There's another angle too. If I hypothetically call someone (not on here) a white supremacist, it's taken as an insult regardless of how true it might be. And this is weaponised. Actual supremacists hide behind feigned offense, which makes any discussion on the topic pointless - for anybody involved.
 
Last edited:
Trudeau didn't just name call people.

Here's where i know more history than you. The clip you're referring to is a fumble of something he's previously said, where the difference was more clearly laid out.
But, as I allude to in my fourth point (above), a 'friendly' audience is able to see the statement that way and a 'hostile' audience is less capable of doing so. On top of that, we each curate news sources that lead us to one interpretation or the other. Given your strong stance on this topic, we know you've curated news about this event. After that, you're somewhat subject to the motives of the people who're creating your content, and the best you can do is your best.

I think the very best example I can think of is Trump's ambiguous "their/they're"

When Mexico sends its people, they’re not sending their best. […] They’re sending people that have lots of problems, and they’re bringing those problems with us. They’re bringing drugs. They’re bringing crime. They’re rapists.

Now, the author put that as 'They're'. But that's a subjective interpretation, because '[they're bringing] their' works just as fine in that sentence. I know that we unconsciously choose which word to put there and post-rationalize it, because (as much as I despise Trump) I hear it as 'their'. So 'Bringing their rapists' is a very different intensity than 'they're rapists'.

And, depending on your preformed biases

And some, I assume, are good people
Either sounds token or just ... true.

As I said, proper word-crafting can mitigate some of this harm. It can also aggravate if you're good enough at dog-whistles.

Edit: don't take this as defense of Trudeau (he's long-lost my support). I don't think it's possible to hold an extended conversation about mandates without eventually insulting the people who're against it. The more words you say, the more some words are going to sound like 'true colours' to the people who don't like you.
 
Last edited:
I’ve read a lot about extremists and one thing they seem to have in common is an inability to consider they might be wrong about something and rethink their opinions.
 
But, as I allude to in my fourth point (above), a 'friendly' audience is able to see the statement that way and a 'hostile' audience is less capable of doing so.

Like I said, his words mean a lot less to me than repeatedly and emphatically trampling on his own country's promises of rights to its citizens, lying about it in the process. I don't want him out of power because some things he said make people butthurt. If he were talking authoritarian measures but doing nothing...no mandates, wartime measures, false emergencies, legislative bypass, asset freezing w/o order...if those things weren't happening, I would still dislike him and consider him a hypocrite. But I wouldn't consider him special among politicians in any way.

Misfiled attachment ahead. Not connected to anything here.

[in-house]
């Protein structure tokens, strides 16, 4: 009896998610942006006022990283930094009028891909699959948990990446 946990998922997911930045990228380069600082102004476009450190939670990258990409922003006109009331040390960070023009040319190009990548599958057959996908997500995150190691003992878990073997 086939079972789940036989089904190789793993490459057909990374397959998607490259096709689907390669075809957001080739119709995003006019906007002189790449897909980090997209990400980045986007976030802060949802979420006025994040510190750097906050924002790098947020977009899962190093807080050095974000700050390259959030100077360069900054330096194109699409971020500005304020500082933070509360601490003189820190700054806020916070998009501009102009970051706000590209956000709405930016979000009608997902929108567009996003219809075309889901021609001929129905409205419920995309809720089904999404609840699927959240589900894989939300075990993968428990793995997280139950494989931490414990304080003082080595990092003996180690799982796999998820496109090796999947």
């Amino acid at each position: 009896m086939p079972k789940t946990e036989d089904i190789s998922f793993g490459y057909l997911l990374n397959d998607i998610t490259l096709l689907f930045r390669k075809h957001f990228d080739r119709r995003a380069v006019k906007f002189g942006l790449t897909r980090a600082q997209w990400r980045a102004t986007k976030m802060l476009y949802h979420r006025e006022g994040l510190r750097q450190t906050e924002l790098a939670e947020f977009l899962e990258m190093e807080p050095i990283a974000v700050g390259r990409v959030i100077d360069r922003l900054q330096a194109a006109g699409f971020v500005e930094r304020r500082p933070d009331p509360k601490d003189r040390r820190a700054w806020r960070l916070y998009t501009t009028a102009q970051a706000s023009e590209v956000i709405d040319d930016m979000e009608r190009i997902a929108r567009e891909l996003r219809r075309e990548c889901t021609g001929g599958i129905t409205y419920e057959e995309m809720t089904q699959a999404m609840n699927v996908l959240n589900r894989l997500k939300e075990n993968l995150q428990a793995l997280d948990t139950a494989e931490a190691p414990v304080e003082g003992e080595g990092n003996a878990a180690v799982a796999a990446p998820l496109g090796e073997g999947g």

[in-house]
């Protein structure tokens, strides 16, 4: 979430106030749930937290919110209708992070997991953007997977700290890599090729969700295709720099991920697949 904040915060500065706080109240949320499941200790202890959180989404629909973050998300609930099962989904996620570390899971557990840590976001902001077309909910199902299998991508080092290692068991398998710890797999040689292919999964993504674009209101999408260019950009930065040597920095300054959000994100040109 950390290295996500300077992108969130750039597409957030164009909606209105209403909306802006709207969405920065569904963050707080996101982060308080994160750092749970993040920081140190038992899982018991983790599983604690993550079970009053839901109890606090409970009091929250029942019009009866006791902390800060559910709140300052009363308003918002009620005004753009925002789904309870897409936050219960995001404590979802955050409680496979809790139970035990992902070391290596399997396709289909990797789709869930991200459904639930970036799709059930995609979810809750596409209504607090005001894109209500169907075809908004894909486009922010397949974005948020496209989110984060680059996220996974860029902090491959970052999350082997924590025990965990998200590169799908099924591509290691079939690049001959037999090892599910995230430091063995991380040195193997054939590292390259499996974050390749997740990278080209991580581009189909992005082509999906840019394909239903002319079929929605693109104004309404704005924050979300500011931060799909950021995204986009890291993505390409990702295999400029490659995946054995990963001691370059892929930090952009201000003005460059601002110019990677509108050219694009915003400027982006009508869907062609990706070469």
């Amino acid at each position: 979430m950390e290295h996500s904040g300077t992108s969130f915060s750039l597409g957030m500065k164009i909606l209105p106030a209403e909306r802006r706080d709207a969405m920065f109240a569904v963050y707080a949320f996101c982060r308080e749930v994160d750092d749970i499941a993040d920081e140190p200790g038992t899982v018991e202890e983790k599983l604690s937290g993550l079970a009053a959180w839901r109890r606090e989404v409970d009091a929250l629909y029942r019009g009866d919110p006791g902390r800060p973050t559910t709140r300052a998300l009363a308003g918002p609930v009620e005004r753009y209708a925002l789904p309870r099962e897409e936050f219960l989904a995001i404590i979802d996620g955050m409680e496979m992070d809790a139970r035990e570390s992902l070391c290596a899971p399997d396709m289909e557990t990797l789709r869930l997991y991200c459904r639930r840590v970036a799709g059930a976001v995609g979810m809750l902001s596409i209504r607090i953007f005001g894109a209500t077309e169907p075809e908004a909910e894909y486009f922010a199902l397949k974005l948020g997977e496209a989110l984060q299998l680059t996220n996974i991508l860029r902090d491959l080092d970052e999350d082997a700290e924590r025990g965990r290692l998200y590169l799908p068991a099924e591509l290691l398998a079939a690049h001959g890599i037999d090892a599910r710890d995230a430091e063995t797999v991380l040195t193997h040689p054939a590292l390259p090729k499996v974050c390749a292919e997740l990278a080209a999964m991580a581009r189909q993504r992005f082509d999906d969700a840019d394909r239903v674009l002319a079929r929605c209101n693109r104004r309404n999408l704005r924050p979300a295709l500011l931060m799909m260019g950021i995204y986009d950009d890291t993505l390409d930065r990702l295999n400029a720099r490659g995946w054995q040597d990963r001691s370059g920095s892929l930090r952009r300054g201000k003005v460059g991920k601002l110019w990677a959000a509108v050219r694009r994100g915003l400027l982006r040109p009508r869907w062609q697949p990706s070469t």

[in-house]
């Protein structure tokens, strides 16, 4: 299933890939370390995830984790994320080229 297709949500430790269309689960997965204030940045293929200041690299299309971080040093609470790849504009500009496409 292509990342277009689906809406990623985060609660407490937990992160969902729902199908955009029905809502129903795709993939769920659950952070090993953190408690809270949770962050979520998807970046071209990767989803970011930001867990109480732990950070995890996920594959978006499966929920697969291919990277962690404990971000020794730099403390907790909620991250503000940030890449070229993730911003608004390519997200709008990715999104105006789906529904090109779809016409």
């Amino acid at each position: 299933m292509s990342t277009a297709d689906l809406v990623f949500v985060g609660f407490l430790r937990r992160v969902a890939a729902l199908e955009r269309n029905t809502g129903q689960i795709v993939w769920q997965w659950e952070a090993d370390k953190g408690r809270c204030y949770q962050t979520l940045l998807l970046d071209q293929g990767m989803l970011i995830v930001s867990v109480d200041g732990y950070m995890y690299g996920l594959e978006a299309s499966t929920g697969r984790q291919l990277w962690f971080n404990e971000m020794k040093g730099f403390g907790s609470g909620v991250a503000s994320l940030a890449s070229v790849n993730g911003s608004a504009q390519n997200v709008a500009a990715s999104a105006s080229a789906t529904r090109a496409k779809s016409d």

I want to see him out of power because I don't like tyrants, who take extraordinary (by definition) measures to shut down protests that are a fraction of the direct damage of protests Canada and the US alike tolerated for much longer. In addition to war measures, he has also secured the government's ability to freeze assets without a court order, before the state of emergency even passes the country's legislature. The implications of that are staggering. And there are people unironically viewing the risk of jail for someone taking money out of their account and putting it in their spouses being a *crime* as a GOOD thing, as if that isn't extremism.

It's for similar reasons that I consider both Bush and Obama worse than Trump. Because for all of his corruption, bluster, and failures, Trump did not work nearly as hard to undermine/destroy people's rights directly. Bush gave us quite a handful, I don't think I need to detail the extreme measures he took during his terms to convince anybody here. Obama signed an indefinite detention bill into law, to minimal media attention or outcry. When we have actual things passing their offices, it seems silly to focus on Trudeau's "blackface" incident of Trump's intention of "they're/their". Those things are trivial, in the relative sense.
 
The amount of damage the US tolerates in their protests is immaterial (and also ignores whatever calculus is needed to figure out the injustice/warranted disruption). And your perception of the relative damage caused by various protests in Canada will be a function of your curated news sources. I have no idea (or opinion, really) on what steps the government should be taking to stop the illegal parts of the protest, nevermind what resources they need to bring to bear to do so.

This all seems to be a segue from my original point, which I think I've finished articulating.

The point that I've brought up a few times, though, is the damage that can be done by biased news sources. And, obviously, the extremism that can be inspired by back government choices.
 
This all seems to be a segue from my original point, which I think I've finished articulating.

Yeah. I don't have much to discuss or argue against that point itself though. I think we'd all benefit a little from observing what people do more so than what they say though. When I do that, I'm sometimes surprised.
 
Top Bottom